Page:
2. Records pertaining to your ancestor’s relatives and even close friends may point to their mutual hometown or birthplace. Family members and friends who emigrated from the same place usually settled close to one another in their new homeland.
3. Gravestone inscriptions sometimes include the birthplace of an immigrant. If your ancestor’s grave did not include that clue, be sure to look at graves of relatives or close friends who may have come from the same place.
4. Obituaries frequently provide the exact town in which the subject was born or lived in their home country.
5. World War I Draft Records include birthplaces of adult males who were living in the U.S.–even if they were foreign born.
6. Naturalization records, particularly those filed after 1906, include birthplaces, and often also include birthplaces of spouses and children. Although naturalization records filed prior to 1906 generally do not include specific birthplaces, there are many exceptions, depending on where and when an alien filed for citizenship. In cases where an ancestor was not naturalized prior to WWII, alien registration papers (available through CSIS) also provide precise birthplace information.
8. Ethnic collections including published histories of specific nationalities and fraternal organizations, neighborhood collections in libraries, and foreign language newspapers may include hard-to-find biographical sketches. Special collections like Immigrant Savings Bank found at Ancestry.com also include the exact birthplaces of individuals who had accounts in that bank. Irish, German, Polish, and other ethnic genealogical societies have collected and indexed unique collections of biographical materials.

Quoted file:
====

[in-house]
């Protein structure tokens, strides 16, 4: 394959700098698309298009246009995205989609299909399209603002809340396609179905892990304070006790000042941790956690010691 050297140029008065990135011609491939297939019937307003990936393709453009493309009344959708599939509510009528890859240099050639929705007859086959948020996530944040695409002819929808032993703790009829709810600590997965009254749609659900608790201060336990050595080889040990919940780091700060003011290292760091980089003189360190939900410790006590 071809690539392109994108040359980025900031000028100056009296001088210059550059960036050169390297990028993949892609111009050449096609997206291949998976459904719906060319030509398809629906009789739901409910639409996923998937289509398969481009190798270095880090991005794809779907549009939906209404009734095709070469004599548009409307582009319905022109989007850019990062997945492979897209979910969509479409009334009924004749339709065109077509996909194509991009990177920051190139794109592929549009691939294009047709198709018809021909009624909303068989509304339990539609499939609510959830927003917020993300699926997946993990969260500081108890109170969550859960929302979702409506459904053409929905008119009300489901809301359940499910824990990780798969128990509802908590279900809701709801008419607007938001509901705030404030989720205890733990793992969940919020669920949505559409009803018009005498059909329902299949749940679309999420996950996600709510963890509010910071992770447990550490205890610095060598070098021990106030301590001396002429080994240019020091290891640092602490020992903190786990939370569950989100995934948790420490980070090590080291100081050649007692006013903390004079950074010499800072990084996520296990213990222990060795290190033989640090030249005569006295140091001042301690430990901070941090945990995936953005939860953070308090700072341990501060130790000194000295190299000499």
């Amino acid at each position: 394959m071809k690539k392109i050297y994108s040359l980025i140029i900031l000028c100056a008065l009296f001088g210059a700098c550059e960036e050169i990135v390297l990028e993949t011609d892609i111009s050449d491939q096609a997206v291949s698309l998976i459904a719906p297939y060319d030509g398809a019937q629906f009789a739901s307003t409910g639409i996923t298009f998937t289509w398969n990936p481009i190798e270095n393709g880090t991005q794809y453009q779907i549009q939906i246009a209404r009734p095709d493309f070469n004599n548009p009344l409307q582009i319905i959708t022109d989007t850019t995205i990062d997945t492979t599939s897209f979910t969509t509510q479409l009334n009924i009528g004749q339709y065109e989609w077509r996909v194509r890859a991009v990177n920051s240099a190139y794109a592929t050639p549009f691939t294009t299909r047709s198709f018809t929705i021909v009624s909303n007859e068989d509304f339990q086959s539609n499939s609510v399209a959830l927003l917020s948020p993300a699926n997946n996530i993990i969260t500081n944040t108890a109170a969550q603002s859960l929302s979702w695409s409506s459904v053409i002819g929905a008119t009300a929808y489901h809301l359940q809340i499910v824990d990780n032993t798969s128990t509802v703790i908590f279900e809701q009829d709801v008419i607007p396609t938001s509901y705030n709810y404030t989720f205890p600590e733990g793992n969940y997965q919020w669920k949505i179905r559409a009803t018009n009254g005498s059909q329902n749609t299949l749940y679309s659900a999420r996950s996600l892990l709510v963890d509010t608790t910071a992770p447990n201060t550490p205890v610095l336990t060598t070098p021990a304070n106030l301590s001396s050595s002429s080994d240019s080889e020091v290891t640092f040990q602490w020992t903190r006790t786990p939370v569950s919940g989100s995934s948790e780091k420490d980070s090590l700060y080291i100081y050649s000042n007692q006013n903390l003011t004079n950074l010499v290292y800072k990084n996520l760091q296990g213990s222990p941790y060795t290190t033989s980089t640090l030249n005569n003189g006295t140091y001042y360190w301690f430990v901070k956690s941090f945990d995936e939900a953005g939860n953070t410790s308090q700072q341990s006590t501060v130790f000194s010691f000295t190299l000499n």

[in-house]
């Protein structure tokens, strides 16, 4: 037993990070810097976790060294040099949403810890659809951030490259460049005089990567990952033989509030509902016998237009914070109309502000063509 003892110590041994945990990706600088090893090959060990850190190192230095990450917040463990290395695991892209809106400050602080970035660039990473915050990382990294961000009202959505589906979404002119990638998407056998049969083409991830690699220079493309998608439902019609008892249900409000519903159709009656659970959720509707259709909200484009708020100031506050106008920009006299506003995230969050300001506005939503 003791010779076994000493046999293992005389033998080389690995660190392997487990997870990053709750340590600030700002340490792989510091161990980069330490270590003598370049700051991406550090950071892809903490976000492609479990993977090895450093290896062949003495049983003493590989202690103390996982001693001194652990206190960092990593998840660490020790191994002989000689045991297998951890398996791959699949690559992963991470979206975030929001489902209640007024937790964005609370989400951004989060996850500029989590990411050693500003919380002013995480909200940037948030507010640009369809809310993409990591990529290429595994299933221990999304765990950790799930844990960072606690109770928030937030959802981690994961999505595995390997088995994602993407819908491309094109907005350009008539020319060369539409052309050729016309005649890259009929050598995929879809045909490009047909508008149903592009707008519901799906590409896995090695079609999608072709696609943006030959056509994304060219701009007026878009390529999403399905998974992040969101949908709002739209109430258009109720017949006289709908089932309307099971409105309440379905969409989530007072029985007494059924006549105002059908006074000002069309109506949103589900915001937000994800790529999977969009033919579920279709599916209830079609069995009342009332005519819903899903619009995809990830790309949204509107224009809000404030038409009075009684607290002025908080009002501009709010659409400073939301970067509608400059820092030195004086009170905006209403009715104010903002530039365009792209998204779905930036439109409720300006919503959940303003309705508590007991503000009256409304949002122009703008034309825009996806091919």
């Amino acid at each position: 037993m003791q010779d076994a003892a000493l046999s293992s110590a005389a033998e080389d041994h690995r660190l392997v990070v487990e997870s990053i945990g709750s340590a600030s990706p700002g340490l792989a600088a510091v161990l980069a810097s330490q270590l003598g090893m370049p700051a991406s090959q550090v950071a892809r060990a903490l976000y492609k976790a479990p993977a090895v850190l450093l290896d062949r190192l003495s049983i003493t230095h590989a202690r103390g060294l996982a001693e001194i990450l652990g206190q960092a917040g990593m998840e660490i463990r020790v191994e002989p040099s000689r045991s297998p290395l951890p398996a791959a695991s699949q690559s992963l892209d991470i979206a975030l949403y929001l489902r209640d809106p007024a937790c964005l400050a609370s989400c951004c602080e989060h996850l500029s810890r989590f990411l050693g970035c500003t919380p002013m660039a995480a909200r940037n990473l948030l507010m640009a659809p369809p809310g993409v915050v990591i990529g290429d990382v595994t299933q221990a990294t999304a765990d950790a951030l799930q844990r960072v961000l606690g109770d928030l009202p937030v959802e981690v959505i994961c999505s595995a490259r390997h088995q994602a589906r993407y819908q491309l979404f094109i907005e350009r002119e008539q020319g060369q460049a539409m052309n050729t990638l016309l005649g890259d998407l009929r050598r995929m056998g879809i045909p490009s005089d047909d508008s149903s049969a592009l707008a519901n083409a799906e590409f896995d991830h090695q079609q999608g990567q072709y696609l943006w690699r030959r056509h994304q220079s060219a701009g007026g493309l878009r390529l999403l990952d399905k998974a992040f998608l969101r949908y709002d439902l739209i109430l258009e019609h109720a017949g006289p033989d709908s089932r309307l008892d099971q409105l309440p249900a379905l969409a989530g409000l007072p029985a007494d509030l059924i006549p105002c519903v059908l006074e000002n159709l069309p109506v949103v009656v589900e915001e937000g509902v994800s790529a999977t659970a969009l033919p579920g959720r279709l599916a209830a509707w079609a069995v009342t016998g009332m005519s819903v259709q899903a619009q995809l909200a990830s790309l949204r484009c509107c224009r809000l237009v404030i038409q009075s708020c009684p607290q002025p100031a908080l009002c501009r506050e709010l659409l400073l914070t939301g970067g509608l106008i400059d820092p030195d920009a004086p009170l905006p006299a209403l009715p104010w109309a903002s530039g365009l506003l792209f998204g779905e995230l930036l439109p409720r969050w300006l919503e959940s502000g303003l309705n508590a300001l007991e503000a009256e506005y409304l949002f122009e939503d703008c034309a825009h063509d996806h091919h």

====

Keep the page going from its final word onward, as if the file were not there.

8. Church Records often include the birthplaces of parents and those godparents and witnesses of marriages. Often entire congregations emigrated together from Europe and founded churches in their new homeland so by understanding the history of a particular church, it may be possible to determine the origins of the entire group.
9. Old letters, photographs, journals and diaries as well as old world souvenirs often contain clues to our ancestors’ past. If you are not fortunate enough to have inherited any of these items, it may be worth asking older relatives or cousins who may be willing to share information or copies of documents or photographs.
10. Old Newspapers have a lot more to offer than obituaries, consider wedding and engagement announcements as well as other events that may have earned immigrants a place in the social pages. Wedding Anniversaries, business accomplishments, visiting relatives, travel abroad, social gatherings, club news, awards and accident reports are also places to look for immigrant origins.
11. Probate and other records generated in the courts sometimes include the birthplaces and former homes of immigrants. Many unmarried immigrants bequeathed their belongings to relatives in the old country, thereby making it possible to determine home towns.
12. Online sources such as published local and families histories, family trees, and message boards are also worth searching for leads that will help you determine an immigrant’s homeland.
-Taken from Ancestry.com